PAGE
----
Canadian pensions raise stakes in Apac real estate
Asia Pacific now accounts for about a quarter of outbound allocations by Canadian investors, up from just 10% between 2015 and 2019, according to a June 21 report by Real Capital Analytics (RCA) – and much of that outflow has been captured in regional real estate.
This is part of an overall trend of Canadian investors diverting their attention outside North America, with around half of outbound allocations leaving the continent since 2020.
“Five of the top eight Canadian investors in the [Asia Pacific] region since 2016 [have been] pension funds. By contrast, US and European presence in Asia Pacific real estate tends to derive from a wider variety of sources, with banks, investment managers, and insurance companies among the major players,” said Benjamin Chow, head of analytics, Asia Pacific at RCA.
Established players that had been around since the global financial crisis, such as CPP Investments Board (CPPIB), and Brookfield, steadily grew their teams on the ground in the mid-2010s, according to Chow.
Canadian investors overall have been growing their exposure to Asia Pacific real estate sectors over the past few years, especially with a focus on India, China and South Korea.
As of March 31, 2021, CPPIB had C$134 billion ($109 billion) of net assets in Asia Pacific (including Japan and Australia), representing 27% of its overall assets under management (AUM).
This compares with its 2014 annual results, in which Asia ex-Japan, Japan and Australia contributed 7.4%, 3.8% and 3.5% respectively, and 14.7% collectively to its total global portfolio.
According to its 2021 annual report, the pension has net assets of around C$497 billion ($403 billion) as of March, with a five-year annualised return of 11%.
In Greater China, CPPIB had C$72.7 billion ($59 billion) invested, according to its latest financial results. Out of the overall portfolio, 12.7% was dedicated to real estate assets, 55.9% to equities, and 13.5% to credit assets.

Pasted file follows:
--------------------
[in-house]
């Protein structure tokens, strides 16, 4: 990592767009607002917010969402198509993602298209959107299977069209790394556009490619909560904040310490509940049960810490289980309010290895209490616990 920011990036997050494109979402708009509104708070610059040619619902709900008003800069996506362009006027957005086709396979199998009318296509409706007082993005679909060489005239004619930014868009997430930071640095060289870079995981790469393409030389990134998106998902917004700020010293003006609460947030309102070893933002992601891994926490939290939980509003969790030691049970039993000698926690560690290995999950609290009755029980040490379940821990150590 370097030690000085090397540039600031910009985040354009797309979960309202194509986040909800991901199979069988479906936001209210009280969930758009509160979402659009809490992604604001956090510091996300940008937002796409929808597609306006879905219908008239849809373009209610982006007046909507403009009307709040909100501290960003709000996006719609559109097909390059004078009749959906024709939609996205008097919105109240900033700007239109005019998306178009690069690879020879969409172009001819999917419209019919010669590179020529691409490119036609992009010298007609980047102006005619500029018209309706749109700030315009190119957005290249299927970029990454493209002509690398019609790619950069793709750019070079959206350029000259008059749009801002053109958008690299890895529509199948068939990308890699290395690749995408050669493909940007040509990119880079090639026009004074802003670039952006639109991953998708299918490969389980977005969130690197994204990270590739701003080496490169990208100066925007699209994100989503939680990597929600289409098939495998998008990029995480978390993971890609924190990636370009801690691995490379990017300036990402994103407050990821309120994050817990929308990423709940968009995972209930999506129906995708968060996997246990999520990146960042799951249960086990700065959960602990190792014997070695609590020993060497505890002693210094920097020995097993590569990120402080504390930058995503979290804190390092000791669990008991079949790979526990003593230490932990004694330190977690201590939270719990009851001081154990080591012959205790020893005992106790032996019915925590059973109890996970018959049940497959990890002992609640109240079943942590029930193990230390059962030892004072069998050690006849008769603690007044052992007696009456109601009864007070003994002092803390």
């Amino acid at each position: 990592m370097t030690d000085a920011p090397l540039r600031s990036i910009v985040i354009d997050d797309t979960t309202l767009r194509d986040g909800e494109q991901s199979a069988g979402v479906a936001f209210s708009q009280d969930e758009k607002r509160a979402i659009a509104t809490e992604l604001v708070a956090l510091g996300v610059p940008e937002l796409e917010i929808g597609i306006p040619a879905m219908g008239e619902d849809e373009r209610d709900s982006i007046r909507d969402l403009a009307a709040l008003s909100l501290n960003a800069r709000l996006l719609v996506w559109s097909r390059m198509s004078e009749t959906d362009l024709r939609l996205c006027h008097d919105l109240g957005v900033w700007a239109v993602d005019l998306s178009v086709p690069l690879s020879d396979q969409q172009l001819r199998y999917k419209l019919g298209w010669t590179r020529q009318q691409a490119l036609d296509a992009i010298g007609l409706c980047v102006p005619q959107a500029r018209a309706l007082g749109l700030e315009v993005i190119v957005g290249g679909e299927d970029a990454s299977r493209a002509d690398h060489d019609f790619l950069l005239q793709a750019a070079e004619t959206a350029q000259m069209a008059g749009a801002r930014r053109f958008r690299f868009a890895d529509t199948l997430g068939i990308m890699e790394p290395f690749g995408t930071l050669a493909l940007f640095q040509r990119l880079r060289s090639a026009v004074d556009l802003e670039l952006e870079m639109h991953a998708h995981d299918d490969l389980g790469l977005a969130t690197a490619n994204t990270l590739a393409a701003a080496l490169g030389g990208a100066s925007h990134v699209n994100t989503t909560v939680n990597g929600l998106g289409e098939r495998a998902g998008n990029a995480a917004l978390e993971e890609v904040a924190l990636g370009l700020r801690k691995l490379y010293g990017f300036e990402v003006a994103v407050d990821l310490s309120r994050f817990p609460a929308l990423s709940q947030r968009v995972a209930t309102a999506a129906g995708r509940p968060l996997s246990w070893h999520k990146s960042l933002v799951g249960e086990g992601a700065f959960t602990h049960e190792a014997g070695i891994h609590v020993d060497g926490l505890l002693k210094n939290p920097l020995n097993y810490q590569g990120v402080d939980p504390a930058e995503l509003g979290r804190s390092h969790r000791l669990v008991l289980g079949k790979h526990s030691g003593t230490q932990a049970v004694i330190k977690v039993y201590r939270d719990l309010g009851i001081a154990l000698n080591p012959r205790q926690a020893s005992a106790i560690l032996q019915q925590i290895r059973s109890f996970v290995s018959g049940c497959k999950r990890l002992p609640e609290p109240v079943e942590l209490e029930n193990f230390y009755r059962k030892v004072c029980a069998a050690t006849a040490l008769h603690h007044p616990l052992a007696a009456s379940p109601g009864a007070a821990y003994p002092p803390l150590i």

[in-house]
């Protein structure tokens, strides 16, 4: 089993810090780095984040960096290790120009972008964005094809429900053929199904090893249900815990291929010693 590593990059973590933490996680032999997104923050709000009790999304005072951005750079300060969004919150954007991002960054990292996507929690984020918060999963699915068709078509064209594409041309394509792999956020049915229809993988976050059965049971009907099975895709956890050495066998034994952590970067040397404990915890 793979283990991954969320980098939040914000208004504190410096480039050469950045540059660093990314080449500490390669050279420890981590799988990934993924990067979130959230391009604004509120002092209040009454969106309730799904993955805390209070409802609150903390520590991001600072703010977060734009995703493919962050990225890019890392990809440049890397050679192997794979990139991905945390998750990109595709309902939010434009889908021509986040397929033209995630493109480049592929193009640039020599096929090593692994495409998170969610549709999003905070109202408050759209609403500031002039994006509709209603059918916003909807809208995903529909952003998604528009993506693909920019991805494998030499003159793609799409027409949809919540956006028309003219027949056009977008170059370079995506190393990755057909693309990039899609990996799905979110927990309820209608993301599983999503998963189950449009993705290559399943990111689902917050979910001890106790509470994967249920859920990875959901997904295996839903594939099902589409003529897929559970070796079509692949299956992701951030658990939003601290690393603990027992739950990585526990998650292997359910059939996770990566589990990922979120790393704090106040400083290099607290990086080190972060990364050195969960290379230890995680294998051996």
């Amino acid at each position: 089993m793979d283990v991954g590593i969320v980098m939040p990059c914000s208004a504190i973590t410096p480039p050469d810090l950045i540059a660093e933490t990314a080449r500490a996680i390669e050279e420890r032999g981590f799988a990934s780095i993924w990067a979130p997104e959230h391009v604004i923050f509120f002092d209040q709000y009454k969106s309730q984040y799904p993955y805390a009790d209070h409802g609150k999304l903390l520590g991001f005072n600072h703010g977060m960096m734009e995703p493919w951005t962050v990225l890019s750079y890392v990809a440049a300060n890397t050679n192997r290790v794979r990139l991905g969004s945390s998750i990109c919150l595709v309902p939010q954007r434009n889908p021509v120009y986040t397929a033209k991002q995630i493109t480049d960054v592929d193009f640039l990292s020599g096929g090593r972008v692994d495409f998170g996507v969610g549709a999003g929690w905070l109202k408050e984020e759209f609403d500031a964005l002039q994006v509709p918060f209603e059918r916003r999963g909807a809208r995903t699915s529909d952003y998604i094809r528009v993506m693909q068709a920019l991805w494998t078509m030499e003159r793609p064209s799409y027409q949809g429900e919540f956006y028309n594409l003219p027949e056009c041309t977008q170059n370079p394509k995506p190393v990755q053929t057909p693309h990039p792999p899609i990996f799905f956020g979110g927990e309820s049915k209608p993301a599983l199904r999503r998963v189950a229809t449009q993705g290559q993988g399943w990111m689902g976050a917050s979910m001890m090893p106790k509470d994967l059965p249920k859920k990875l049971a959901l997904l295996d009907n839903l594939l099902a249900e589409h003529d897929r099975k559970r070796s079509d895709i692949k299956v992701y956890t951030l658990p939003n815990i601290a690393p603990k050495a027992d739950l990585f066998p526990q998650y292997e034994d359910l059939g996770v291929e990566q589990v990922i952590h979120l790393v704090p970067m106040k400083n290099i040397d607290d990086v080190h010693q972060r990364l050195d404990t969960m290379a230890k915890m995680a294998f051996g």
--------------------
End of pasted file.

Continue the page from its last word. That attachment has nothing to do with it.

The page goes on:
“Five of the top eight Canadian investors in the region since 2016 are pension funds. In contrast, US and European presence in Asia Pacific real estate tends to derive from a wider variety of sources, with banks, investment managers, and insurance companies amongst the major players,” he added.
Despite CPPIB’s focus on Asian real estate, a recent deal was struck that allowed it to exit several China-based commercial projects by Singaporean real estate group CapitaLand.
Following the Canadian pension fund’s exit, Chinese insurer Ping An Insurance (Group) plans to acquire stakes in six retail and office projects in China from CapitaLand, for up to Rmb32.7 billion ($5.06 billion).
Ping An Life Insurance, a unit of Ping An, said on June 28 that it will acquire the stakes in six "Raffles City" commercial projects. Post-transaction, CapitaLand will retain an effective stake ranging from 12.6% to 30% in each project. The deal is targeted for completion by September.
The net proceeds to CPPIB from the sale would be approximately C$800 million ($649 million) before closing adjustments; the pension did not disclose its exact shareholdings in these projects.
A spokeswoman from CPPIB told AsianInvestor that, following the exit, the firm still has sizable real estate investments in China, although no country-wide investment breakdown figures are available.
"CPPIB first invested in Raffles City China shortly after we opened our Hong Kong office in 2008. As China's economy and real estate market expand and mature, this is an ideal time to monetise the investment for other opportunities in the country," noted Guy Fulton, managing director, head of real estate for Greater China at CPPIB, in an annoucement. The spokeswoman declined to provide specific targets for these "other opportunities".
“The six properties are the top-notch core assets of CapitaLand, with high-calibre tenants and stable rental income. The proposed investment will optimise the allocation of insurance funds and offer a stable and good return,” Ping An told AsianInvestor.
A BIG DEAL
Chow noted that the Ping An acquisition was one of the five largest Asia Pacific real estate deals in recent years.
“Around half the portfolio was comprised of retail and hospitality assets, a remarkable statistic considering how retail and hotel properties have been shunned worldwide. Large shopping malls, in particular, have fallen out of favour worldwide since the pandemic began, but they remain in vogue for investors targeting China," he said.
The deal could continue to put Chinese office and retail assets in the spotlight. According to the RCA report, office and retail assets were among the highest preferences for Canadian capital in the Apac region from 2016 to 2021 year-to-date.